W.H. stays under tax cap


West Hempstead school officials will not have to persuade 60 percent of school district voters to approve a school budget that exceeds the allowable property tax cap, district officials say. That’s because the Board of Education adopted a budget on April 16 totaling $55.6 million, an increase of just 0.88 percent over the current spending plan — which will keep the property tax levy below 3.55 percent, the state’s limit for the district.

While many believe that the state’s property tax cap law holds increases to a strict 2 percent, Superintendent John Hogan said that is not necessarily so.

“I always want to share with everybody that what has been portrayed as a 2 percent tax cap is, in fact, a misnomer,” Hogan said at the meeting. “I don’t know if there is any school district in Nassau County, never mind Suffolk or even throughout the state, that actually is at 2 percent. You are allowed to build back in, as I like to put it, certain expenses, whether they be capital projects or those sorts of things that allow us to go a little bit above 2 percent.”

Hogan said that the budget, helped by the restoration of state aid, will allow the district to restore two secondary teaching positions and one elementary position. This will keep average class sizes in the middle school and high school in the 25 to 30 range, said Richard Cunningham, the district’s assistant superintendent for business.

The restoration of “high tax” and other aid, he said, gave the district about $400,000 more to work with. “It wasn’t enough to restore the nine-period day,” Cunningham said, “but it was enough to address areas that residents involved in the budget café program were concerned about, such as growing class sizes in the secondary schools.”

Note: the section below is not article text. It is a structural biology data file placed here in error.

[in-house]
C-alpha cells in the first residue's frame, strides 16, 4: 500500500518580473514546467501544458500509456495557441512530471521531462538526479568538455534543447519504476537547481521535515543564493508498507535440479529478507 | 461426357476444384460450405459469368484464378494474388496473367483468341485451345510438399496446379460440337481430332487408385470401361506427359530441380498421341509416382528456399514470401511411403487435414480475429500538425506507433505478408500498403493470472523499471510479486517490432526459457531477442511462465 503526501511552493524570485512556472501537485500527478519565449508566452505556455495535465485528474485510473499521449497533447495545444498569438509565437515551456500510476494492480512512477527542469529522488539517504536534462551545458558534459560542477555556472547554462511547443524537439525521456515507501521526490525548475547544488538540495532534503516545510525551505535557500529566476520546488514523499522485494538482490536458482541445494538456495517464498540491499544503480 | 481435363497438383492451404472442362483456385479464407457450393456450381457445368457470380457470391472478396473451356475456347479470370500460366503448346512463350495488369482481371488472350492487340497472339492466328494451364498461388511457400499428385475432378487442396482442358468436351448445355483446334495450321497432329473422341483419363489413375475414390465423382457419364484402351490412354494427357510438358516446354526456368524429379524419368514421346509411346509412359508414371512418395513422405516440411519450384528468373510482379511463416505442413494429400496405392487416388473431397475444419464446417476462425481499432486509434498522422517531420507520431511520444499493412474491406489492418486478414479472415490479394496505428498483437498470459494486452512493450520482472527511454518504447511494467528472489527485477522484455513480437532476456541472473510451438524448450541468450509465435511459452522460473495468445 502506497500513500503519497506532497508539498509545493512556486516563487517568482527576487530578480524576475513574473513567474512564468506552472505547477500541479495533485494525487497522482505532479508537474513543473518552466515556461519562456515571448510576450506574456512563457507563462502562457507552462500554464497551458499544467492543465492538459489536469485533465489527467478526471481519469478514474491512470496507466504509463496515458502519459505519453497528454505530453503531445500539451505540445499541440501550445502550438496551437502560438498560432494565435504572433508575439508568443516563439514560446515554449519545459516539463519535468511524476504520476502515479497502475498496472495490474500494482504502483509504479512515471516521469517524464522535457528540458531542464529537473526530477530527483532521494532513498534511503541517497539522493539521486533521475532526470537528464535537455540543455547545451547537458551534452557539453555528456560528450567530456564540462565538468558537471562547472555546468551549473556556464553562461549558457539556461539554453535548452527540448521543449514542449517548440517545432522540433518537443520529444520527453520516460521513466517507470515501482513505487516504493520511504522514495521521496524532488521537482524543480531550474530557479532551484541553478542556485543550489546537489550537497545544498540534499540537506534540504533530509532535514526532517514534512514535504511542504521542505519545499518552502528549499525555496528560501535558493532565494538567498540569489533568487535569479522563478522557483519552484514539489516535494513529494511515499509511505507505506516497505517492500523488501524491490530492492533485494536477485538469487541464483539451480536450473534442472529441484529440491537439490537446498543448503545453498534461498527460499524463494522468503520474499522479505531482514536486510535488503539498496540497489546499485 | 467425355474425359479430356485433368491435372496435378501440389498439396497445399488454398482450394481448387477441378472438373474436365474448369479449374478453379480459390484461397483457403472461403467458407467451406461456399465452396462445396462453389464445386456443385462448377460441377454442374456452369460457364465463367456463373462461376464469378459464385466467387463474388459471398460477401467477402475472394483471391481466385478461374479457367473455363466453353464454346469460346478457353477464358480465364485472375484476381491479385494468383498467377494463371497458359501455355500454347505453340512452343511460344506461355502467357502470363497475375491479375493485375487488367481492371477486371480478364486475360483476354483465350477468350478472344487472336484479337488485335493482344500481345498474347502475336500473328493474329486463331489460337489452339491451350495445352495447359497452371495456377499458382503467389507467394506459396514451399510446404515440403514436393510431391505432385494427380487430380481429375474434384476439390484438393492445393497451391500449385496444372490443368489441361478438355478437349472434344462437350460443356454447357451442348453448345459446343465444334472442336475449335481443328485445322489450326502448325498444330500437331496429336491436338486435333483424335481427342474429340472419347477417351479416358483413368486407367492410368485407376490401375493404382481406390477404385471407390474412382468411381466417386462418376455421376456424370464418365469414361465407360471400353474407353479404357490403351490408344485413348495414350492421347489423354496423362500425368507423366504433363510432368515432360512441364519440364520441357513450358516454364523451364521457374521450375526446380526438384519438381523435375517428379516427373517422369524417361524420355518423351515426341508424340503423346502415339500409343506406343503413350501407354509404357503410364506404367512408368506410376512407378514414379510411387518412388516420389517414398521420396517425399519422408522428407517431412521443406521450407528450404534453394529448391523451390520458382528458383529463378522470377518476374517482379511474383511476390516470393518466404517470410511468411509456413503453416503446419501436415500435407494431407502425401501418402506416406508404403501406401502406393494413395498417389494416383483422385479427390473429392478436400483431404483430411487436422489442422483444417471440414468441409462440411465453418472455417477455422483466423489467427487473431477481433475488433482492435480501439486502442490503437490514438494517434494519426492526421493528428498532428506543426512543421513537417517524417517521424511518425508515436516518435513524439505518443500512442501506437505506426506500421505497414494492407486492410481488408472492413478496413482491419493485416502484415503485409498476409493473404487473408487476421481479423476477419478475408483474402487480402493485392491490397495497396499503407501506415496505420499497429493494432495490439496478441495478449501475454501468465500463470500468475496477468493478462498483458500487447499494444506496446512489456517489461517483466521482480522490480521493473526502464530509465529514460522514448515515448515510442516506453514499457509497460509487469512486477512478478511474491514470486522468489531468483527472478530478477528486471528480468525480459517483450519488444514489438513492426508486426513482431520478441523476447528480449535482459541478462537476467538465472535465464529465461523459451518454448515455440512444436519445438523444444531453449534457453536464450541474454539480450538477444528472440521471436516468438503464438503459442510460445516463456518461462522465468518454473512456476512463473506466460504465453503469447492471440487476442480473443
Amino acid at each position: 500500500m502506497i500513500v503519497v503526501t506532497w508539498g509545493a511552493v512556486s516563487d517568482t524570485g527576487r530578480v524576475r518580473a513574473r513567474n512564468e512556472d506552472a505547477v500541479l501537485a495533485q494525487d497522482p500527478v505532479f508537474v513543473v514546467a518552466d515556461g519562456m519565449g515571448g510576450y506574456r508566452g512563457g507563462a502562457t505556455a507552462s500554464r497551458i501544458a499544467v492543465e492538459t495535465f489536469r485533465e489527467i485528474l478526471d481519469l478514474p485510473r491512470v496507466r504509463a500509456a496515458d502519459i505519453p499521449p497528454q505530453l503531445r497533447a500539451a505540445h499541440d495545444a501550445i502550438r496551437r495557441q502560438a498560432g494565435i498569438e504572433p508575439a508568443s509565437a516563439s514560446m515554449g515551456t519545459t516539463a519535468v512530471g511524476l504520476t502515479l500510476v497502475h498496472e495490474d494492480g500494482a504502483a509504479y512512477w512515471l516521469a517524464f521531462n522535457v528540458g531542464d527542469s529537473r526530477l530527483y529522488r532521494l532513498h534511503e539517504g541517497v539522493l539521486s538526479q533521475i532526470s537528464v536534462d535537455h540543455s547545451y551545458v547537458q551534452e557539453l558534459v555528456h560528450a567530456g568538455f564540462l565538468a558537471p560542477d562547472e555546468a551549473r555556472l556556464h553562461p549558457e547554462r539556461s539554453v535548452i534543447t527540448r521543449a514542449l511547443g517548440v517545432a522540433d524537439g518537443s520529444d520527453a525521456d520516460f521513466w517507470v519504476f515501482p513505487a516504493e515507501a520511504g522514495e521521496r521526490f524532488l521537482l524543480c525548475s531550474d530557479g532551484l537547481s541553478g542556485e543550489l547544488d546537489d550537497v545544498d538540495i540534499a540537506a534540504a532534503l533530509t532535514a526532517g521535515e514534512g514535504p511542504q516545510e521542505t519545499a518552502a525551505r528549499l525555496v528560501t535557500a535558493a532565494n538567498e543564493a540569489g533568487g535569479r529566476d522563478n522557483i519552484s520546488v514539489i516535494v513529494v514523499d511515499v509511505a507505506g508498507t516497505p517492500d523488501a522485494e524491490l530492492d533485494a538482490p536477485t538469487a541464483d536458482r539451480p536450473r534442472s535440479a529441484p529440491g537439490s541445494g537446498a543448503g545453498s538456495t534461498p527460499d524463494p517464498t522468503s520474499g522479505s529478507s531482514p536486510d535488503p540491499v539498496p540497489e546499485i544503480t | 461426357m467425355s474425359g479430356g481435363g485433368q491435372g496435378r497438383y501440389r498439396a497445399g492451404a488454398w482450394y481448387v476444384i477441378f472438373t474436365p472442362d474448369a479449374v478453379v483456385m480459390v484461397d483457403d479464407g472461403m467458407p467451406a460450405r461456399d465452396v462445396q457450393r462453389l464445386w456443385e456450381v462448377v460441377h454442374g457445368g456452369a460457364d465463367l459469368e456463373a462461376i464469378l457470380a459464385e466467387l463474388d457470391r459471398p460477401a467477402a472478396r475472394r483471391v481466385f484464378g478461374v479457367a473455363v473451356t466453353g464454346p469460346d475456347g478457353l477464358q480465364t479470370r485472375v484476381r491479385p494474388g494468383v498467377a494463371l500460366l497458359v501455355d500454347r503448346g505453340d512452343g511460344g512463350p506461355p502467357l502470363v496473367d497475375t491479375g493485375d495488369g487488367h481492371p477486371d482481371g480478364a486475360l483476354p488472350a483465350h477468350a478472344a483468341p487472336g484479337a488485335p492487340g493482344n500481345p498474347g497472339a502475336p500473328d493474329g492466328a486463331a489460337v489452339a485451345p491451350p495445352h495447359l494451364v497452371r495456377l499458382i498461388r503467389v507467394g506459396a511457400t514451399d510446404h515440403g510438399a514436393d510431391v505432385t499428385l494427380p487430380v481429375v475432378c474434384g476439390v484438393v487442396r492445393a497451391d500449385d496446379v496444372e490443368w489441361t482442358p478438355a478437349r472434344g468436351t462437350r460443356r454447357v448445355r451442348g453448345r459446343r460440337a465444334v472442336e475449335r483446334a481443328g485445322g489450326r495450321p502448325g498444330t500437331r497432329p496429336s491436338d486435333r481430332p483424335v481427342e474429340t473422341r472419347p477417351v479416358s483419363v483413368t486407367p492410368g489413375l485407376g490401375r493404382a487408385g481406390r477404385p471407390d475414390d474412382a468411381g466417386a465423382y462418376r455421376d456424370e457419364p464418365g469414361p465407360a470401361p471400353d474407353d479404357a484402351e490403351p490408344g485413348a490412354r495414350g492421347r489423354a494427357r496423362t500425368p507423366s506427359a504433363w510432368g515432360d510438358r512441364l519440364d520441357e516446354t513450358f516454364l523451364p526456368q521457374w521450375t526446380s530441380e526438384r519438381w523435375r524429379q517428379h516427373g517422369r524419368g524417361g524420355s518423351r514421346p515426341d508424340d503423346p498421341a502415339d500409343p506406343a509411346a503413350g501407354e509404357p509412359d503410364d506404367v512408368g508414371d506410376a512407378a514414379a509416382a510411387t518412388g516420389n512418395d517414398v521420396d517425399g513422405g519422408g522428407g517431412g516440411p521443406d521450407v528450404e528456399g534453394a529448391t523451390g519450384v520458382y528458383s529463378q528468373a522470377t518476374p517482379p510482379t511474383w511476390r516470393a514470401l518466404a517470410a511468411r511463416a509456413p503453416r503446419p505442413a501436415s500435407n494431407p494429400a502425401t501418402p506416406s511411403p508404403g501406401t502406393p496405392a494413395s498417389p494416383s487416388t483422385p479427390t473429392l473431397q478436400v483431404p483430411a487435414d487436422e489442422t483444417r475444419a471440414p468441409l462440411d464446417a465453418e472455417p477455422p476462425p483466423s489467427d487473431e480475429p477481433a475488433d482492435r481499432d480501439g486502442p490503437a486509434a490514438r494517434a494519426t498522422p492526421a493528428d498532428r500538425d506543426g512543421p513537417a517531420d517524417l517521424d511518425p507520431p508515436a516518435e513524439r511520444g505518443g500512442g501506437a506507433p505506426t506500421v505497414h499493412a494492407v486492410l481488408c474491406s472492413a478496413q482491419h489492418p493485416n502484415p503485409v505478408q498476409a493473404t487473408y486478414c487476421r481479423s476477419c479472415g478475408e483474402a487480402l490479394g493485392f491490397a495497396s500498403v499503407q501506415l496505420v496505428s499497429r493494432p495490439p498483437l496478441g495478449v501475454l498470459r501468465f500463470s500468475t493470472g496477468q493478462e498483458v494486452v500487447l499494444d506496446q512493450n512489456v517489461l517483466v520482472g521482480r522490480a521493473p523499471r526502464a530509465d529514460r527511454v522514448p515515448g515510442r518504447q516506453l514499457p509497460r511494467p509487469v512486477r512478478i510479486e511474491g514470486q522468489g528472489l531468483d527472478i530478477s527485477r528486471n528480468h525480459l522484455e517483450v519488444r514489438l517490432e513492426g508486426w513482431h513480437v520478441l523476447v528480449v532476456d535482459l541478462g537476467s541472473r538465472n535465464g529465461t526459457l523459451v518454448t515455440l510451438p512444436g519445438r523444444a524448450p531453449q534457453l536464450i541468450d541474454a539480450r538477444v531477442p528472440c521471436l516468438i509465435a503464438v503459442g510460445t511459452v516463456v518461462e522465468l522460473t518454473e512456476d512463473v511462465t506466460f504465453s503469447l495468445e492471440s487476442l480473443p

Doing away with the ninth period had the beneficial effect of adding five minutes to the other periods, giving teachers more time with their students. Nonetheless, Cunningham said, “It pained us to do away with the ninth period. We don’t know if we’ll ever be able to return to the extra period, because we don’t know if the money will ever be there again.”

Under the 2013-14 spending plan, the reading teacher at Chestnut Street School will expand from a part-time to a full-time position, and there will be a special-education teacher for the district’s Rising Stars Program for autistic students. And four special-education students in kindergarten and first grade who were moved to other school districts over the past two years will return to West Hempstead.

“We’re very excited about bringing these little ones back,” Hogan said. “They are our students. They are our children. They belong in our district, and we believe that we can provide a quality program here in West Hempstead.”

The budget also includes $400,000 in capital expenditures for roof repair and masonry work at West Hempstead High School. In the event that any money is left over from these projects, the surplus would be used to fund other improvement projects in the district.

“These buildings are worth a substantial amount of money,” Hogan said. “They are, in many ways, the largest investment our community members have here in West Hempstead, so we have an obligation to make sure that we maintain our facilities as we move forward.”

He added that it is hard to tell what impact the new budget will have on homeowners. Much depends on the county’s assessed evaluations and on adjusted base proportions, which allocate the total percentage of taxes among four classes — single-family homes, condominiums and apartments more than three stories high, utilities and commercial property.

“A shift of even one percent in what each of the classes pay can have a major impact,” Cunningham explained. “That won’t be decided until July or August, long after the budget vote is done.”

He projects, however, that if the proportion of the taxes that homeowners pay does not move from its current 80 percent, the new budget will increase taxes on the average homeowner by about $85 for the year.

The budget vote will take place on May 21 from 6 a.m. to 9 p.m. in the West Hempstead Middle School gymnasium.